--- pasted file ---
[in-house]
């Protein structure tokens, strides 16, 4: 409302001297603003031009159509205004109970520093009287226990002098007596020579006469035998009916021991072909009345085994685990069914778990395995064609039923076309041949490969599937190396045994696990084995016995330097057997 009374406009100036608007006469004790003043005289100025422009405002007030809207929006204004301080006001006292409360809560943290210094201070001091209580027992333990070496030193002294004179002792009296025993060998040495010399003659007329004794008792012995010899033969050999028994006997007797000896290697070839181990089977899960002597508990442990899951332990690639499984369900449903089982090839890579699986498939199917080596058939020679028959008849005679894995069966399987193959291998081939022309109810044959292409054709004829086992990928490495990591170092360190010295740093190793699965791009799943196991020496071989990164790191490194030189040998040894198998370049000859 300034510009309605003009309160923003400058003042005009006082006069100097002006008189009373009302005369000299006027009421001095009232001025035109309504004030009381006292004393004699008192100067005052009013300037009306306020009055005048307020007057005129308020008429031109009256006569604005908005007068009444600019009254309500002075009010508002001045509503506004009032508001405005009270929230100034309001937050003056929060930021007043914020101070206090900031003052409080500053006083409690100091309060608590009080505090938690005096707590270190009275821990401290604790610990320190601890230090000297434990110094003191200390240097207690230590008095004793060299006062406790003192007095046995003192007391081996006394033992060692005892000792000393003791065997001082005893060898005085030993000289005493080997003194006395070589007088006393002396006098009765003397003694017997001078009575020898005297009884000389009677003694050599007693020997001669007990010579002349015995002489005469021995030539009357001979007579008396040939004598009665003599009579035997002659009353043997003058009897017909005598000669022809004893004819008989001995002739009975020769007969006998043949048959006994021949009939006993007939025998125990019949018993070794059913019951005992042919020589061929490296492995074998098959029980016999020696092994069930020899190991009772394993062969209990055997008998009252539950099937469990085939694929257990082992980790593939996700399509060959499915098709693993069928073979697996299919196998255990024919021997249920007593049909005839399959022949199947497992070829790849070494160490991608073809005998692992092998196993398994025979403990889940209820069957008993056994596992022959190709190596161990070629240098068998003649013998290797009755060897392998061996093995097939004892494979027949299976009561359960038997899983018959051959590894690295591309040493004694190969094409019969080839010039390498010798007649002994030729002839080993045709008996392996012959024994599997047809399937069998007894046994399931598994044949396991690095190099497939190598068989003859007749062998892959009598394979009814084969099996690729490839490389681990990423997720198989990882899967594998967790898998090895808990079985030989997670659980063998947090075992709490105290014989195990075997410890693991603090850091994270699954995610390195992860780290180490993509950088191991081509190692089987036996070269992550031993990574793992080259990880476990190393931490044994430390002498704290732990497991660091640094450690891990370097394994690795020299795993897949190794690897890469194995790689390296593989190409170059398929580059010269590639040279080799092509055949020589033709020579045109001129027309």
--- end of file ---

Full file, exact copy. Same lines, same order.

[in-house]
């Protein structure tokens, strides 16, 4: 409302001297603003031009159509205004109970520093009287226990002098007596020579006469035998009916021991072909009345085994685990069914778990395995064609039923076309041949490969599937190396045994696990084995016995330097057997 009374406009100036608007006469004790003043005289100025422009405002007030809207929006204004301080006001006292409360809560943290210094201070001091209580027992333990070496030193002294004179002792009296025993060998040495010399003659007329004794008792012995010899033969050999028994006997007797000896290697070839181990089977899960002597508990442990899951332990690639499984369900449903089982090839890579699986498939199917080596058939020679028959008849005679894995069966399987193959291998081939022309109810044959292409054709004829086992990928490495990591170092360190010295740093190793699965791009799943196991020496071989990164790191490194030189040998040894198998370049000859 300034510009309605003009309160923003400058003042005009006082006069100097002006008189009373009302005369000299006027009421001095009232001025035109309504004030009381006292004393004699008192100067005052009013300037009306306020009055005048307020007057005129308020008429031109009256006569604005908005007068009444600019009254309500002075009010508002001045509503506004009032508001405005009270929230100034309001937050003056929060930021007043914020101070206090900031003052409080500053006083409690100091309060608590009080505090938690005096707590270190009275821990401290604790610990320190601890230090000297434990110094003191200390240097207690230590008095004793060299006062406790003192007095046995003192007391081996006394033992060692005892000792000393003791065997001082005893060898005085030993000289005493080997003194006395070589007088006393002396006098009765003397003694017997001078009575020898005297009884000389009677003694050599007693020997001669007990010579002349015995002489005469021995030539009357001979007579008396040939004598009665003599009579035997002659009353043997003058009897017909005598000669022809004893004819008989001995002739009975020769007969006998043949048959006994021949009939006993007939025998125990019949018993070794059913019951005992042919020589061929490296492995074998098959029980016999020696092994069930020899190991009772394993062969209990055997008998009252539950099937469990085939694929257990082992980790593939996700399509060959499915098709693993069928073979697996299919196998255990024919021997249920007593049909005839399959022949199947497992070829790849070494160490991608073809005998692992092998196993398994025979403990889940209820069957008993056994596992022959190709190596161990070629240098068998003649013998290797009755060897392998061996093995097939004892494979027949299976009561359960038997899983018959051959590894690295591309040493004694190969094409019969080839010039390498010798007649002994030729002839080993045709008996392996012959024994599997047809399937069998007894046994399931598994044949396991690095190099497939190598068989003859007749062998892959009598394979009814084969099996690729490839490389681990990423997720198989990882899967594998967790898998090895808990079985030989997670659980063998947090075992709490105290014989195990075997410890693991603090850091994270699954995610390195992860780290180490993509950088191991081509190692089987036996070269992550031993990574793992080259990880476990190393931490044994430390002498704290732990497991660091640094450690891990370097394994690795020299795993897949190794690897890469194995790689390296593989190409170059398929580059010269590639040279080799092509055949020589033709020579045109001129027309």